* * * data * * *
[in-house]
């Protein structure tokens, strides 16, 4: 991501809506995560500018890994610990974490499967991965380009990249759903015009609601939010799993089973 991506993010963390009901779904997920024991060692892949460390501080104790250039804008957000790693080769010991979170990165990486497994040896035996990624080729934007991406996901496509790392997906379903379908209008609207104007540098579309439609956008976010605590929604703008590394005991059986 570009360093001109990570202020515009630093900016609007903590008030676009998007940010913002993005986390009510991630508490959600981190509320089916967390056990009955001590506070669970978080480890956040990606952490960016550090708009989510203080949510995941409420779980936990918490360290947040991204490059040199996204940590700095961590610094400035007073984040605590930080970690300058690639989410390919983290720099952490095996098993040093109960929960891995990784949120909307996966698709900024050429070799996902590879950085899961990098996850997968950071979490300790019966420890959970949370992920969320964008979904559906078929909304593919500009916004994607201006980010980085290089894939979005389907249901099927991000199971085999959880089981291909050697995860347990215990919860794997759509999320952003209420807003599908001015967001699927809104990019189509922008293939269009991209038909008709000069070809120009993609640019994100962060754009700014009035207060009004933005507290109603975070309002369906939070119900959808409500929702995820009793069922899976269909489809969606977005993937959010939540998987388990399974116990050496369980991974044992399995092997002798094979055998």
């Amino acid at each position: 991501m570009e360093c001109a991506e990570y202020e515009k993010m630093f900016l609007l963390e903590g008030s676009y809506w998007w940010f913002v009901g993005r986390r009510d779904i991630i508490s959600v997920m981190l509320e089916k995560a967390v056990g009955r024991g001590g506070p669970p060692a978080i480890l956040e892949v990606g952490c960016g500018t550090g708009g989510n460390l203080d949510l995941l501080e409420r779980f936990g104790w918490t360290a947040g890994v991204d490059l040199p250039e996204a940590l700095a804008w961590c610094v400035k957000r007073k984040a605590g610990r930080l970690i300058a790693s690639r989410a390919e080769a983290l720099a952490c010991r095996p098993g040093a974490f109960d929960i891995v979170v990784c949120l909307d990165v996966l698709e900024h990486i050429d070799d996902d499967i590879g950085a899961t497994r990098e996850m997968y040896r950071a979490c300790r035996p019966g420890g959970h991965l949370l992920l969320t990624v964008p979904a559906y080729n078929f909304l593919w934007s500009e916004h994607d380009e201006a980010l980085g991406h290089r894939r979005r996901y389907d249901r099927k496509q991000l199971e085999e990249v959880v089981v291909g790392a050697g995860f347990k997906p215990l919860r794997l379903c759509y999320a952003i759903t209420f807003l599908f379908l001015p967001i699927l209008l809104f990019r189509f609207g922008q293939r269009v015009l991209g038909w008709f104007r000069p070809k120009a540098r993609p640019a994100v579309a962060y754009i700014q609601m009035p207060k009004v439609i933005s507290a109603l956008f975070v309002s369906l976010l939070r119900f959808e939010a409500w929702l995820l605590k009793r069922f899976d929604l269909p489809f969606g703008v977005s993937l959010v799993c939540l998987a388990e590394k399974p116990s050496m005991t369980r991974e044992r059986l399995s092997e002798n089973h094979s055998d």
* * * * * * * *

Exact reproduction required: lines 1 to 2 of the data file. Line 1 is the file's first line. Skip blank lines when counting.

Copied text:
[in-house]
């Protein structure tokens, strides 16, 4: 991501809506995560500018890994610990974490499967991965380009990249759903015009609601939010799993089973 991506993010963390009901779904997920024991060692892949460390501080104790250039804008957000790693080769010991979170990165990486497994040896035996990624080729934007991406996901496509790392997906379903379908209008609207104007540098579309439609956008976010605590929604703008590394005991059986 570009360093001109990570202020515009630093900016609007903590008030676009998007940010913002993005986390009510991630508490959600981190509320089916967390056990009955001590506070669970978080480890956040990606952490960016550090708009989510203080949510995941409420779980936990918490360290947040991204490059040199996204940590700095961590610094400035007073984040605590930080970690300058690639989410390919983290720099952490095996098993040093109960929960891995990784949120909307996966698709900024050429070799996902590879950085899961990098996850997968950071979490300790019966420890959970949370992920969320964008979904559906078929909304593919500009916004994607201006980010980085290089894939979005389907249901099927991000199971085999959880089981291909050697995860347990215990919860794997759509999320952003209420807003599908001015967001699927809104990019189509922008293939269009991209038909008709000069070809120009993609640019994100962060754009700014009035207060009004933005507290109603975070309002369906939070119900959808409500929702995820009793069922899976269909489809969606977005993937959010939540998987388990399974116990050496369980991974044992399995092997002798094979055998």